Enabling Aqueous NiO Photocathodes by Passivating Surface Sites That Facilitate Proton-Coupled Charge Transfer

Abstract

Photoelectrodes consisting of wide-band gap metal oxides functionalized with chromophores and catalysts are a potential low-cost solution to generate solar fuels from aqueous solution. NiO is a common photocathode material used in these systems, yet it generally exhibits poor performance in aqueous conditions. Although the poor performance has been attributed to various surface species, the atomistic nature of these traps and role of water in dictating performance has not been resolved. Here, using first-principles calculations, we find that adsorption of water to a defective NiO(111) surface can result in intraband gap surface electronic states that are associated with hydroxyl and oxygen moieties adjacent to Ni vacancies. Electrochemical measurements on mesoporous NiO exhibit surface-localized faradaic events that give rise to a surface capacitance attributable to these states. Data collected in solutions of acetonitrile and water at various ratios, and in water after surface passivation by target atomic deposition (TAD) of Al, yield large shifts in the surface capacitance and in the open-circuit voltage, short-circuit current, and charge transfer resistance of dye-sensitized solar cell (DSSC) devices. Correlations between the measured surface capacitance and DSSC metrics in various solvent ratios and after TAD treatment suggest that surface states facilitate proton-coupled charge transfer with the iodide/triiodide (I/I3) electrolyte and are a primary driver of the dark recombination current in devices. TAD prevents this charge transfer, dramatically improving aqueous DSSC characteristics. This work provides a framework to better understand and tune NiO performance for applications that require aqueous solution.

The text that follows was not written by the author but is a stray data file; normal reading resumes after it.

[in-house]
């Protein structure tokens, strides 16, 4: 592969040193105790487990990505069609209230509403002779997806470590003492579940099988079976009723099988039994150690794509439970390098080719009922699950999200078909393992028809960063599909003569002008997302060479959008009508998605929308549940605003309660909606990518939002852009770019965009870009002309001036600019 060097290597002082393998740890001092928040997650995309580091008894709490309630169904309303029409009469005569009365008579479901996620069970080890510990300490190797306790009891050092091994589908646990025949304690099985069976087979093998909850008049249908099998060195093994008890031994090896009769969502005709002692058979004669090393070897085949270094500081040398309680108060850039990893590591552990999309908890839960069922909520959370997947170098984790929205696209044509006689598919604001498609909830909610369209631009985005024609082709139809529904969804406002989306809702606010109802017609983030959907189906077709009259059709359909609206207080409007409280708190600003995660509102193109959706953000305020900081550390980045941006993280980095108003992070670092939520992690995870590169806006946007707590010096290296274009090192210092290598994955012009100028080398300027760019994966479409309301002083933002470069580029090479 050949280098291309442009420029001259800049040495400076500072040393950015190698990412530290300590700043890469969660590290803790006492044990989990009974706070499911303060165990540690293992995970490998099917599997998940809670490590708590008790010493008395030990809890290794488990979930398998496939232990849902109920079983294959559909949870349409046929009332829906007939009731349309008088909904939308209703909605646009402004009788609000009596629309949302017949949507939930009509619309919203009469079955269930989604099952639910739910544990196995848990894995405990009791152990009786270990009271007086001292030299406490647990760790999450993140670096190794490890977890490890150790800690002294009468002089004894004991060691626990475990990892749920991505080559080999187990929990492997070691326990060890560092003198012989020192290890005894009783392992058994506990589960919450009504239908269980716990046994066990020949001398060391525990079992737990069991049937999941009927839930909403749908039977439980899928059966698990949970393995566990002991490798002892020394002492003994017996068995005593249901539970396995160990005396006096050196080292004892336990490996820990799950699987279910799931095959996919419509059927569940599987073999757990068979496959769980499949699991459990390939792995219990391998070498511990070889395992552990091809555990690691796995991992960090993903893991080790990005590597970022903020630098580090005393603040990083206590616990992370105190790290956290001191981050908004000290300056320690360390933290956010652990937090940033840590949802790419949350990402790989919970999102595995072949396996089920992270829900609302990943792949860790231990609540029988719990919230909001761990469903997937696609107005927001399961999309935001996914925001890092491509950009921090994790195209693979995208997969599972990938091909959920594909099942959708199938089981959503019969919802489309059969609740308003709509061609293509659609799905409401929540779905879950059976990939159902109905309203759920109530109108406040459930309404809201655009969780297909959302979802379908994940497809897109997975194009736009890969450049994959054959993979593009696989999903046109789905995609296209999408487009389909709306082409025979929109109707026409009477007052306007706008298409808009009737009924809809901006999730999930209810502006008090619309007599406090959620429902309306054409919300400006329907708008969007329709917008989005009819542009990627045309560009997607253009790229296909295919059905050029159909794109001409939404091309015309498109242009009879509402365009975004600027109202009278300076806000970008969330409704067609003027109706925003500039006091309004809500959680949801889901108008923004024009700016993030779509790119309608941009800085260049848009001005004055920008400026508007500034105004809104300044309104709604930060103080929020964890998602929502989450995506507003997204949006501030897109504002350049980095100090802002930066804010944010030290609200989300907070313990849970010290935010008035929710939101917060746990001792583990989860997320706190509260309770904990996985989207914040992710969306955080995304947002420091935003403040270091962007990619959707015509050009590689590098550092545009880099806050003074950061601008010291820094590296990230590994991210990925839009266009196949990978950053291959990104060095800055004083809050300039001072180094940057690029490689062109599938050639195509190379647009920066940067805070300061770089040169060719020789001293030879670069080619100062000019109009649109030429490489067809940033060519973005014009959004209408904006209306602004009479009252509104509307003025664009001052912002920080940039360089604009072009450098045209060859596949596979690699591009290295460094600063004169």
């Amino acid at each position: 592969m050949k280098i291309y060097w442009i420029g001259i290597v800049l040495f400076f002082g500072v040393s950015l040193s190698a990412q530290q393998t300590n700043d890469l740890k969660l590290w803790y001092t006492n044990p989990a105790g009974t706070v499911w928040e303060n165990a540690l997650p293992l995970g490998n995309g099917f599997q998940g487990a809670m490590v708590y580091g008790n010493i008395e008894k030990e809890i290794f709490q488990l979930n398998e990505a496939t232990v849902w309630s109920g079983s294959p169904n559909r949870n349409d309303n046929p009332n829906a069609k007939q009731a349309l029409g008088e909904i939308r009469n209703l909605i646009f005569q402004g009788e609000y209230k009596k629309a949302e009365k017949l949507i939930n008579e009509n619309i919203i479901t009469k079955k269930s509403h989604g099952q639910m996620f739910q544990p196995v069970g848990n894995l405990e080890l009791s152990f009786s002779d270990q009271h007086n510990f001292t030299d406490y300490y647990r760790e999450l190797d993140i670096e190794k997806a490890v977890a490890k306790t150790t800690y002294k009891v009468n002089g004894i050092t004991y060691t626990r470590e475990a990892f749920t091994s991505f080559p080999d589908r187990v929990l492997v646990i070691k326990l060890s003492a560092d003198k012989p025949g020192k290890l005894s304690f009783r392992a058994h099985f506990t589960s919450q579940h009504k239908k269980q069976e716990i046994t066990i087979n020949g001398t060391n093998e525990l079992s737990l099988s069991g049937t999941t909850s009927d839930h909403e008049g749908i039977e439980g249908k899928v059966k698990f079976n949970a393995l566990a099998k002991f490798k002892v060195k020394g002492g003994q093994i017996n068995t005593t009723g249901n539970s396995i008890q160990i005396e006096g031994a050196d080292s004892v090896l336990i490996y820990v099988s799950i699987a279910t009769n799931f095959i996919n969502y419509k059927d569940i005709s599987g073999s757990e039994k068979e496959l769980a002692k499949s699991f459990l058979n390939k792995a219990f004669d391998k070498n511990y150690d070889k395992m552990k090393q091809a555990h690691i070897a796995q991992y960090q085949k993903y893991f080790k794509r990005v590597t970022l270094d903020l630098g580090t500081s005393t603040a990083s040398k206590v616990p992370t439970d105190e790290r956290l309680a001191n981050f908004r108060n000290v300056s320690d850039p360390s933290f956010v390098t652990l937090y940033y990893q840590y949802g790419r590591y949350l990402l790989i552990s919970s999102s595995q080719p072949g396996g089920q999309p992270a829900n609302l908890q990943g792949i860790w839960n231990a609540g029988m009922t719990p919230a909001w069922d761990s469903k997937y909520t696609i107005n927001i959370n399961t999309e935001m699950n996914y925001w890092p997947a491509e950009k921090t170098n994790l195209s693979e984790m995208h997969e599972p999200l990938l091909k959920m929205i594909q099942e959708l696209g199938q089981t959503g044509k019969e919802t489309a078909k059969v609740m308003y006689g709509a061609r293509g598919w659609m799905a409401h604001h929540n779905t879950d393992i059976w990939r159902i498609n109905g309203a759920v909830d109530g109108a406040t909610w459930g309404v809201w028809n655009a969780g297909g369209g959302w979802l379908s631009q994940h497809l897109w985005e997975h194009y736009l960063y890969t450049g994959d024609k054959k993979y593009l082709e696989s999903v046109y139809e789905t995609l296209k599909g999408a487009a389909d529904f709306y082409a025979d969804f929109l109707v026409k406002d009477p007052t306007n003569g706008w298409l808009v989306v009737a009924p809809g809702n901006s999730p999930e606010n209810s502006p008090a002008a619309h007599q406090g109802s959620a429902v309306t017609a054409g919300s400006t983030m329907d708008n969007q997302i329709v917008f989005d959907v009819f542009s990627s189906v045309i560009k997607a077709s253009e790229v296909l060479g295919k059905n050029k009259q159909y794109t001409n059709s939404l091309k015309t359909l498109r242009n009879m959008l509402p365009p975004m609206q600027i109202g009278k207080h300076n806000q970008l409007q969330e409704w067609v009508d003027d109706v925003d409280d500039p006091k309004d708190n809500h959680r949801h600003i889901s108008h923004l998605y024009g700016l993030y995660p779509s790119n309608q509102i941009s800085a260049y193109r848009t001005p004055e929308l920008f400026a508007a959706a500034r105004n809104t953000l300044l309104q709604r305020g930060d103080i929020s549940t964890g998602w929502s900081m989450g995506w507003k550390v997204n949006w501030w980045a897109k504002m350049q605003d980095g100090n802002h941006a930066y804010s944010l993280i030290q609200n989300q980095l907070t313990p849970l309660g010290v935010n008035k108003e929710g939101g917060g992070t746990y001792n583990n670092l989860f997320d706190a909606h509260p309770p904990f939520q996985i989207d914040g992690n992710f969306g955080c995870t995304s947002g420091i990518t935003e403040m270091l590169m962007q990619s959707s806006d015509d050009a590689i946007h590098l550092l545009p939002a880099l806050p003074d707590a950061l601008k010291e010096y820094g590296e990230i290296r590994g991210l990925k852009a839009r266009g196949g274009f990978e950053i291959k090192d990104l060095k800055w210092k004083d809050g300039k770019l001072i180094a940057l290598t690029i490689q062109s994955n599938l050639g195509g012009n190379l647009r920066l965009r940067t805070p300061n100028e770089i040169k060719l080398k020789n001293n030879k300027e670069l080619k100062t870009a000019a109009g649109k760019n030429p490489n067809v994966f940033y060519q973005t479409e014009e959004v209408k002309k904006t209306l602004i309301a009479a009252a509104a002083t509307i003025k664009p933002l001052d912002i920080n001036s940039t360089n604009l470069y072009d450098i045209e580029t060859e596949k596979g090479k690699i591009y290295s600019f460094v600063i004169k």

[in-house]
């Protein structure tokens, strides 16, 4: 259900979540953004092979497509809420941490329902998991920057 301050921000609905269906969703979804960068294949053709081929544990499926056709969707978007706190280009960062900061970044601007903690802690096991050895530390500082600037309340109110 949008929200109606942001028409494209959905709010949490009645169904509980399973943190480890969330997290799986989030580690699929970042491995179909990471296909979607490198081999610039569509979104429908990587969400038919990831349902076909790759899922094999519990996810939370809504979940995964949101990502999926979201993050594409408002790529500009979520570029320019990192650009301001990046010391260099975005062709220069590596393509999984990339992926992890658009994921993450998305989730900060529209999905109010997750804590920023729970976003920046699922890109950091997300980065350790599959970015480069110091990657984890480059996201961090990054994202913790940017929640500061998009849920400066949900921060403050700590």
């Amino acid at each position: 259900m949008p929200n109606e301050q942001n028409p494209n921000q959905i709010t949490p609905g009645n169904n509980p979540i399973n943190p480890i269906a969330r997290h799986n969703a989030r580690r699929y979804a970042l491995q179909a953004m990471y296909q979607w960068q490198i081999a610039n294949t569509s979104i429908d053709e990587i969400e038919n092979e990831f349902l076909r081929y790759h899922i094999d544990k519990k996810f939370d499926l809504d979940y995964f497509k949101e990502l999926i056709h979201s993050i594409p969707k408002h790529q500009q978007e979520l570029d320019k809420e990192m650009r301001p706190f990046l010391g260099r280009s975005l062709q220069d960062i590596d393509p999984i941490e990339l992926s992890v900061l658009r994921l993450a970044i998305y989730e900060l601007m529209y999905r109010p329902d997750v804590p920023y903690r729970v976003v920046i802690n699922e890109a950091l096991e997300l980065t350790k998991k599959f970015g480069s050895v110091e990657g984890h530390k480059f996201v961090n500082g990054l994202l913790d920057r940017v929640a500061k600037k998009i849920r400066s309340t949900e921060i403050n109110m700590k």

Citation

Enabling Aqueous NiO Photocathodes by Passivating Surface Sites That Facilitate Proton-Coupled Charge Transfer
Aaron D. Taggart, Jake M. Evans, Lesheng Li, Katherine J. Lee, Jillian L. Dempsey, Yosuke Kanai, and James F. Cahoon
ACS Applied Energy Materials 2020 3 (11), 10702-10713
DOI: 10.1021/acsaem.0c01751